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Number 1 Shimbun

Takashi Tachibana - A giant among Japanese journalists

No1-2017-09 Tachibana


Takashi Tachibana
A giant among Japanese journalists

Takashi Tachibana became famous more than four decades ago thanks to a hugely publicized investigative reporting project. Then, like the Washington Post’s Bob Woodward after Watergate, the frizzy-haired reporter refused to rest on his laurels. He has continued for decades to produce leading-edge journalism, scholarship and criticism.

And now, late in the eighth decade of his life, the FCCJ is honoring Tachibana with its Lifetime Achievement Award for upholding and promoting freedom of the press. The presentation is scheduled for Sept. 11.

Tachibana’s leadership of a Bungei-Shunju project involving relentless investigative digging in open sources is often credited as having played a major role in bringing down Kakuei Tanaka, the more than typically corrupt prime minister who had been postwar Japan’s most powerful leader.

The mainstream Japanese-language daily media initially gave Tachibana’s reporting a lukewarm reception. The FCCJ intervened, arranging for Tanaka to speak at a luncheon – which became the most famous (notorious, in some people’s view) press conference we’ve ever hosted.

Thanks to the fame that Tachibana thus acquired, he has enjoyed remarkable freedom in what he has been able to report on for the rest of his career. He’s made astonishing use of that freedom and, still working at 77, continues to inspire youngsters who wonder how they can get the real story in a country where the kisha clubs rule.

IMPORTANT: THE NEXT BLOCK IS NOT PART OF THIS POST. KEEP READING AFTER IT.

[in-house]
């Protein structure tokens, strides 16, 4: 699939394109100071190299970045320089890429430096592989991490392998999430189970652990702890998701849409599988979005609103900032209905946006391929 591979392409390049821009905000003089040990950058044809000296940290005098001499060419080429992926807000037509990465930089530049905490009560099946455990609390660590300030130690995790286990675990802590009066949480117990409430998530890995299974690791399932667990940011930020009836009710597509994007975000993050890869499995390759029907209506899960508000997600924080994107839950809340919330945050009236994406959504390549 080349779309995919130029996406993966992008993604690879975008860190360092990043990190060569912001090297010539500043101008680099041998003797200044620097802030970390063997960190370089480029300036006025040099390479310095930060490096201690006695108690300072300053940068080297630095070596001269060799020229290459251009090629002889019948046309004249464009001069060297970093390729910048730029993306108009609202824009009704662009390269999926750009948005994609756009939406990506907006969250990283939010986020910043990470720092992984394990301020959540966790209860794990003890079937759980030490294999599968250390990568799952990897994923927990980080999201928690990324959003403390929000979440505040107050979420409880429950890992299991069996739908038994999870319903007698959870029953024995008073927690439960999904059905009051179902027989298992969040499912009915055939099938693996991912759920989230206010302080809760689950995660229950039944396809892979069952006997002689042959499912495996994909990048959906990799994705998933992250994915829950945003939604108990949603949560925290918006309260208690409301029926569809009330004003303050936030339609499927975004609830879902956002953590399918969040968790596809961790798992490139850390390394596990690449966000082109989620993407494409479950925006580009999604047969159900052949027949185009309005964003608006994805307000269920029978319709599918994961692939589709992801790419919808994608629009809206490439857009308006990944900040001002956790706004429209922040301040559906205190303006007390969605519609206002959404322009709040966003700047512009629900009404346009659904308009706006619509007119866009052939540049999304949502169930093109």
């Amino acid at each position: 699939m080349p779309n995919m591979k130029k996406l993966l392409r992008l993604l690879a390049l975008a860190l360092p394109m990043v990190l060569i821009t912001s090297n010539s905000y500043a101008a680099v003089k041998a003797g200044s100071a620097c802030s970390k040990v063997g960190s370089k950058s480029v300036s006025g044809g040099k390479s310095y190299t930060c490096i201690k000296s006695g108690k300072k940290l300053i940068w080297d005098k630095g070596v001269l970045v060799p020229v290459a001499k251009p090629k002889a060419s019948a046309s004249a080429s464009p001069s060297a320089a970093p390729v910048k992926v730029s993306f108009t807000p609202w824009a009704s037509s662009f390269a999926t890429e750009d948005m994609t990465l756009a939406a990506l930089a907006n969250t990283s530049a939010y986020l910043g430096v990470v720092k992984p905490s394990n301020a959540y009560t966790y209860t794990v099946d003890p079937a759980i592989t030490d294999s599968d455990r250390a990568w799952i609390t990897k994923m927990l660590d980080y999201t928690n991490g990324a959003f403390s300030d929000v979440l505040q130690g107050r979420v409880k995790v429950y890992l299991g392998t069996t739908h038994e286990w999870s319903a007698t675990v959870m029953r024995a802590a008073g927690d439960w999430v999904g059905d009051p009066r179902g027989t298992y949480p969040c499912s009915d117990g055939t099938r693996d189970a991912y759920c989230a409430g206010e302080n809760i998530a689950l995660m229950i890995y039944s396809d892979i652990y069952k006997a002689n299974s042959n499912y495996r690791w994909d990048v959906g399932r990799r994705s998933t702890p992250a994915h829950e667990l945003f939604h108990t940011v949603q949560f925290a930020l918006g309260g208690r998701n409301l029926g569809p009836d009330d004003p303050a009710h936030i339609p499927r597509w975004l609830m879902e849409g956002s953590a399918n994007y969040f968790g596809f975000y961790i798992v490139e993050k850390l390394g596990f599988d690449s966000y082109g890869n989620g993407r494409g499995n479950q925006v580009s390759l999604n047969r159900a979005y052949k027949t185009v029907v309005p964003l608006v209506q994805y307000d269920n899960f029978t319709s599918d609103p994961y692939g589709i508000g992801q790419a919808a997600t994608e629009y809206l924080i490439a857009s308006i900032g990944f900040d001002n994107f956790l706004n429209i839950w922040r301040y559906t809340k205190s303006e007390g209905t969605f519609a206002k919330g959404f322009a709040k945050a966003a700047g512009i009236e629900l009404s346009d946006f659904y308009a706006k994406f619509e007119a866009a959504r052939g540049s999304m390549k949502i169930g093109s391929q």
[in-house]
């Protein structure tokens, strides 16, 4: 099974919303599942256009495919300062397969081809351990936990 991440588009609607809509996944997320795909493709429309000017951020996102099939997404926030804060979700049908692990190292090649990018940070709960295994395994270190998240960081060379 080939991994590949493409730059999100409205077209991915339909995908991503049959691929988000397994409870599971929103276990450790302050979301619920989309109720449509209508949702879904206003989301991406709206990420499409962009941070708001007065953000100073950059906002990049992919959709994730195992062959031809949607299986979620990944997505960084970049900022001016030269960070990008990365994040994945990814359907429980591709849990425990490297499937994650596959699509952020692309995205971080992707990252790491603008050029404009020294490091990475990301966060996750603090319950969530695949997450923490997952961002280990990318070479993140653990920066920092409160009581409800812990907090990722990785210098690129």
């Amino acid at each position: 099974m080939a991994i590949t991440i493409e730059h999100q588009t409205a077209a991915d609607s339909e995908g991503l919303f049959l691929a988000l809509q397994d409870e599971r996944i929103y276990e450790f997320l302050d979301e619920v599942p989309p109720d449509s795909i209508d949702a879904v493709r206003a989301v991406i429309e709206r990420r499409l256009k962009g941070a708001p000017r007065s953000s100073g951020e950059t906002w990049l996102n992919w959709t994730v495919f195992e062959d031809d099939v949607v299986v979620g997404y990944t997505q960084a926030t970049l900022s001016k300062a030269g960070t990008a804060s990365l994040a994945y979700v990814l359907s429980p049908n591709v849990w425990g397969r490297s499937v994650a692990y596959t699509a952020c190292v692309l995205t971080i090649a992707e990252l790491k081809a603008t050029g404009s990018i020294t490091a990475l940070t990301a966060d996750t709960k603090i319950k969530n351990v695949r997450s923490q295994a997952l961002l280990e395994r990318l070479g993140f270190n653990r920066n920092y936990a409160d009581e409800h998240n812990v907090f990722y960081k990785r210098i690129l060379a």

“Over the years, Mr. Tachibana has conducted thorough research and reporting to get to the core of many important subjects,” says Kenichi Harada, 36, Seoul correspondent for Jiji Press. “He’s a role model for a journalist like myself. He’s written a number of books about journalistic methods, from which I learned a lot. His body of work will serve as textbooks for many young upcoming journalists.” 

Born May 28, 1940, in Nagasaki, Tachibana graduated in French literature from Tokyo University. His first job (1964) was with Shukan Bunshun. After a couple of years, he quit the weekly. In 1967, he returned to Todai to study philosophy.

Finding it was hard to make ends meet as a young scholar, he freelanced, writing articles for various magazines. In 1971, he opened a tiny bar/snakku called Gargantua in Shinjuku 2-chome’s Golden-gai. He did the cooking, handling a large number of menu items. He sold Gargantua in 1972 and left for Europe and the Middle East to wander around.

The Tanaka ‘sting’
Tachibana was a 34-year-old freelancer when he became famous for speaking truth to power. Leading a team of 20 journalists, relying not at all on leaks, he meticulously waded through an ocean of publicly available information to chronicle Tanaka’s dealings.

He waited until a couple of days before the monthly magazine's deadline to start confronting officials with his findings. “A hastier approach,” wrote T. Tokuoka of Mainichi Daily News, “might have touched off a counteroffensive from the Prime Minister's quarters, which could possibly have wrecked the whole venture.”

When the Bungei-Shunju editor was looking for someone to lead the reporting project, “no establishment journalist would touch it,” Newsweek reported. “They had all been pressured away or they had too much to lose.”